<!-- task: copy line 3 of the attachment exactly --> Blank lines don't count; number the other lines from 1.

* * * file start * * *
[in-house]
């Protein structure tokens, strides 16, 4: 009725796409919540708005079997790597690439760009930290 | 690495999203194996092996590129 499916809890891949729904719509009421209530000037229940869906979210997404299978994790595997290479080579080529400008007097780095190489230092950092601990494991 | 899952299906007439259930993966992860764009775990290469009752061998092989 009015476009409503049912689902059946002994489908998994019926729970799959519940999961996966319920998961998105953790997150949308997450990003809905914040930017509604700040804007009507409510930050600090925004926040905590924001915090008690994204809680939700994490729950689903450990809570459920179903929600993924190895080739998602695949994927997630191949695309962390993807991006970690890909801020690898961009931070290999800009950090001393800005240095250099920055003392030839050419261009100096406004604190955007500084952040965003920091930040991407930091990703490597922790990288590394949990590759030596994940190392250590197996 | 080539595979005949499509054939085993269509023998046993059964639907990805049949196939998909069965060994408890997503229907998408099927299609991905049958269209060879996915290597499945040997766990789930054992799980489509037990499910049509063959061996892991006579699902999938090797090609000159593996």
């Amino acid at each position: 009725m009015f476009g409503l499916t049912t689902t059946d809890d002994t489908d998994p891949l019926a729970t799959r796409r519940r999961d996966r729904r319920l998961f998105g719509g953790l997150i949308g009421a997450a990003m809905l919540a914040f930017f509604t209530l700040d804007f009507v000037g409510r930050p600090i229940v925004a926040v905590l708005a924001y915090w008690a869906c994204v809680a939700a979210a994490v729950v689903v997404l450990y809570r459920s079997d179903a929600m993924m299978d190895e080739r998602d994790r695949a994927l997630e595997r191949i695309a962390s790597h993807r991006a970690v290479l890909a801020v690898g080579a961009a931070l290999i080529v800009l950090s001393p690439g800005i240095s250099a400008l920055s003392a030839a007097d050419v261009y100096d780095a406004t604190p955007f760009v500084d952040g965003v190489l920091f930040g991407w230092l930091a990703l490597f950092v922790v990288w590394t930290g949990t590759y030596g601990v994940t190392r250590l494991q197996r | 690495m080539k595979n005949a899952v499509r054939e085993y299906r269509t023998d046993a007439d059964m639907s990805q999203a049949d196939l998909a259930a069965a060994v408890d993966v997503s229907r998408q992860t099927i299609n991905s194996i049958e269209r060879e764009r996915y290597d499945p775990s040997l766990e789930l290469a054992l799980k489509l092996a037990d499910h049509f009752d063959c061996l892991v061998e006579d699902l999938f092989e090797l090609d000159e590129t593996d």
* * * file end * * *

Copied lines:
């Amino acid at each position: 009725m009015f476009g409503l499916t049912t689902t059946d809890d002994t489908d998994p891949l019926a729970t799959r796409r519940r999961d996966r729904r319920l998961f998105g719509g953790l997150i949308g009421a997450a990003m809905l919540a914040f930017f509604t209530l700040d804007f009507v000037g409510r930050p600090i229940v925004a926040v905590l708005a924001y915090w008690a869906c994204v809680a939700a979210a994490v729950v689903v997404l450990y809570r459920s079997d179903a929600m993924m299978d190895e080739r998602d994790r695949a994927l997630e595997r191949i695309a962390s790597h993807r991006a970690v290479l890909a801020v690898g080579a961009a931070l290999i080529v800009l950090s001393p690439g800005i240095s250099a400008l920055s003392a030839a007097d050419v261009y100096d780095a406004t604190p955007f760009v500084d952040g965003v190489l920091f930040g991407w230092l930091a990703l490597f950092v922790v990288w590394t930290g949990t590759y030596g601990v994940t190392r250590l494991q197996r | 690495m080539k595979n005949a899952v499509r054939e085993y299906r269509t023998d046993a007439d059964m639907s990805q999203a049949d196939l998909a259930a069965a060994v408890d993966v997503s229907r998408q992860t099927i299609n991905s194996i049958e269209r060879e764009r996915y290597d499945p775990s040997l766990e789930l290469a054992l799980k489509l092996a037990d499910h049509f009752d063959c061996l892991v061998e006579d699902l999938f092989e090797l090609d000159e590129t593996d």